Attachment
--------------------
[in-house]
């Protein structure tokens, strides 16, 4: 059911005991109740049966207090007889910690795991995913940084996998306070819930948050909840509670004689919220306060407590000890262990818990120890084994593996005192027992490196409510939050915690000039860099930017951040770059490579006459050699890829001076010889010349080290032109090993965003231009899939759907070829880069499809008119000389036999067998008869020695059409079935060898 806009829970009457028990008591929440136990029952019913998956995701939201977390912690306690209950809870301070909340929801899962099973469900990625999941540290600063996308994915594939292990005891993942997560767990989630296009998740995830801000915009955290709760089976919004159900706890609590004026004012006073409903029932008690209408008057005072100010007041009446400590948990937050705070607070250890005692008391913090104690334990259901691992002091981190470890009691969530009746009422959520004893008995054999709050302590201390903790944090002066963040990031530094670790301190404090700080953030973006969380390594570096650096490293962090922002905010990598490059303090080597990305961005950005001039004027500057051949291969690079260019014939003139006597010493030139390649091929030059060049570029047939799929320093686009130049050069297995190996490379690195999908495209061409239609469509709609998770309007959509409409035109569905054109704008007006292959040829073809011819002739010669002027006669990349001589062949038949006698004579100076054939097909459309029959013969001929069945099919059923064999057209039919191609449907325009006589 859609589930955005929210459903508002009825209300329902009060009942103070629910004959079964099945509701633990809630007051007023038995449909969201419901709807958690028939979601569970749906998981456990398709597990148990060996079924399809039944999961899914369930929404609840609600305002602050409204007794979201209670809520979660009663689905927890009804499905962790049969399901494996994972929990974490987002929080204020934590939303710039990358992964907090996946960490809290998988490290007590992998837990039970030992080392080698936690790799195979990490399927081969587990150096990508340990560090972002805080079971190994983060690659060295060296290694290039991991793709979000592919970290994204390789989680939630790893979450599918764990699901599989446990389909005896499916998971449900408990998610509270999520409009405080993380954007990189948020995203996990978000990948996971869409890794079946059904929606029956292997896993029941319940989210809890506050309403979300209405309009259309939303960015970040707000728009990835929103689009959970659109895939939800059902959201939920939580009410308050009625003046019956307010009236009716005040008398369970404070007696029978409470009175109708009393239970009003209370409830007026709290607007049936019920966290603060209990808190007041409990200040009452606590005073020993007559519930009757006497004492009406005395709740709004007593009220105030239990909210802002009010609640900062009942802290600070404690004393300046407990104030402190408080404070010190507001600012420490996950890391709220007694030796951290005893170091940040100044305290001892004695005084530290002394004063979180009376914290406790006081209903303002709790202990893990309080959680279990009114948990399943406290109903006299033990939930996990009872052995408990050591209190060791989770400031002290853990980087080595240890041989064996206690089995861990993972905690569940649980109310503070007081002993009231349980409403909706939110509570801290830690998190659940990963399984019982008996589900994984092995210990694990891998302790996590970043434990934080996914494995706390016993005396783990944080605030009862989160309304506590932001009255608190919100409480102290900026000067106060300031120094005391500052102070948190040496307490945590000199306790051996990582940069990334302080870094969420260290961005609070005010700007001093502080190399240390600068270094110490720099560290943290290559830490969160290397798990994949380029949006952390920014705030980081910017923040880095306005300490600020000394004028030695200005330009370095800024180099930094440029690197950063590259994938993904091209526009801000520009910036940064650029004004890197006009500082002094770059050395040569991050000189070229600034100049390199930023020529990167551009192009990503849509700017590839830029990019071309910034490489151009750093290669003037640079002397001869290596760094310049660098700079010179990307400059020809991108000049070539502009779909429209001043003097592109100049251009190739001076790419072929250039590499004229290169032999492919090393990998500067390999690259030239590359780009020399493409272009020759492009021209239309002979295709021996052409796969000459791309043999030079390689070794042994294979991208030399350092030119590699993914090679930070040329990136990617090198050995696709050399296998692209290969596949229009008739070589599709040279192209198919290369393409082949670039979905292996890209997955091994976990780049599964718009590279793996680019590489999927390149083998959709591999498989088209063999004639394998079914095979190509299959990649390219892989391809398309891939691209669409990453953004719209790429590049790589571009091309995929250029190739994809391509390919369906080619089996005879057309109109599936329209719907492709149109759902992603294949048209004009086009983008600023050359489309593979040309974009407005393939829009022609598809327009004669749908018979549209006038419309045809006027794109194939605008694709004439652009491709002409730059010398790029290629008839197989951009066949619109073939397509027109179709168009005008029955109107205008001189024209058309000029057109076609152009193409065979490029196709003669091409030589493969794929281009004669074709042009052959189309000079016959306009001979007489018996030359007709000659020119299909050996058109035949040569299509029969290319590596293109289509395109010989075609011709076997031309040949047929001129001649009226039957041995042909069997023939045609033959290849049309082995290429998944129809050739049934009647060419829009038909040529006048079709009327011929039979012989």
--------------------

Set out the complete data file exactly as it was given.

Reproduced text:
[in-house]
């Protein structure tokens, strides 16, 4: 059911005991109740049966207090007889910690795991995913940084996998306070819930948050909840509670004689919220306060407590000890262990818990120890084994593996005192027992490196409510939050915690000039860099930017951040770059490579006459050699890829001076010889010349080290032109090993965003231009899939759907070829880069499809008119000389036999067998008869020695059409079935060898 806009829970009457028990008591929440136990029952019913998956995701939201977390912690306690209950809870301070909340929801899962099973469900990625999941540290600063996308994915594939292990005891993942997560767990989630296009998740995830801000915009955290709760089976919004159900706890609590004026004012006073409903029932008690209408008057005072100010007041009446400590948990937050705070607070250890005692008391913090104690334990259901691992002091981190470890009691969530009746009422959520004893008995054999709050302590201390903790944090002066963040990031530094670790301190404090700080953030973006969380390594570096650096490293962090922002905010990598490059303090080597990305961005950005001039004027500057051949291969690079260019014939003139006597010493030139390649091929030059060049570029047939799929320093686009130049050069297995190996490379690195999908495209061409239609469509709609998770309007959509409409035109569905054109704008007006292959040829073809011819002739010669002027006669990349001589062949038949006698004579100076054939097909459309029959013969001929069945099919059923064999057209039919191609449907325009006589 859609589930955005929210459903508002009825209300329902009060009942103070629910004959079964099945509701633990809630007051007023038995449909969201419901709807958690028939979601569970749906998981456990398709597990148990060996079924399809039944999961899914369930929404609840609600305002602050409204007794979201209670809520979660009663689905927890009804499905962790049969399901494996994972929990974490987002929080204020934590939303710039990358992964907090996946960490809290998988490290007590992998837990039970030992080392080698936690790799195979990490399927081969587990150096990508340990560090972002805080079971190994983060690659060295060296290694290039991991793709979000592919970290994204390789989680939630790893979450599918764990699901599989446990389909005896499916998971449900408990998610509270999520409009405080993380954007990189948020995203996990978000990948996971869409890794079946059904929606029956292997896993029941319940989210809890506050309403979300209405309009259309939303960015970040707000728009990835929103689009959970659109895939939800059902959201939920939580009410308050009625003046019956307010009236009716005040008398369970404070007696029978409470009175109708009393239970009003209370409830007026709290607007049936019920966290603060209990808190007041409990200040009452606590005073020993007559519930009757006497004492009406005395709740709004007593009220105030239990909210802002009010609640900062009942802290600070404690004393300046407990104030402190408080404070010190507001600012420490996950890391709220007694030796951290005893170091940040100044305290001892004695005084530290002394004063979180009376914290406790006081209903303002709790202990893990309080959680279990009114948990399943406290109903006299033990939930996990009872052995408990050591209190060791989770400031002290853990980087080595240890041989064996206690089995861990993972905690569940649980109310503070007081002993009231349980409403909706939110509570801290830690998190659940990963399984019982008996589900994984092995210990694990891998302790996590970043434990934080996914494995706390016993005396783990944080605030009862989160309304506590932001009255608190919100409480102290900026000067106060300031120094005391500052102070948190040496307490945590000199306790051996990582940069990334302080870094969420260290961005609070005010700007001093502080190399240390600068270094110490720099560290943290290559830490969160290397798990994949380029949006952390920014705030980081910017923040880095306005300490600020000394004028030695200005330009370095800024180099930094440029690197950063590259994938993904091209526009801000520009910036940064650029004004890197006009500082002094770059050395040569991050000189070229600034100049390199930023020529990167551009192009990503849509700017590839830029990019071309910034490489151009750093290669003037640079002397001869290596760094310049660098700079010179990307400059020809991108000049070539502009779909429209001043003097592109100049251009190739001076790419072929250039590499004229290169032999492919090393990998500067390999690259030239590359780009020399493409272009020759492009021209239309002979295709021996052409796969000459791309043999030079390689070794042994294979991208030399350092030119590699993914090679930070040329990136990617090198050995696709050399296998692209290969596949229009008739070589599709040279192209198919290369393409082949670039979905292996890209997955091994976990780049599964718009590279793996680019590489999927390149083998959709591999498989088209063999004639394998079914095979190509299959990649390219892989391809398309891939691209669409990453953004719209790429590049790589571009091309995929250029190739994809391509390919369906080619089996005879057309109109599936329209719907492709149109759902992603294949048209004009086009983008600023050359489309593979040309974009407005393939829009022609598809327009004669749908018979549209006038419309045809006027794109194939605008694709004439652009491709002409730059010398790029290629008839197989951009066949619109073939397509027109179709168009005008029955109107205008001189024209058309000029057109076609152009193409065979490029196709003669091409030589493969794929281009004669074709042009052959189309000079016959306009001979007489018996030359007709000659020119299909050996058109035949040569299509029969290319590596293109289509395109010989075609011709076997031309040949047929001129001649009226039957041995042909069997023939045609033959290849049309082995290429998944129809050739049934009647060419829009038909040529006048079709009327011929039979012989």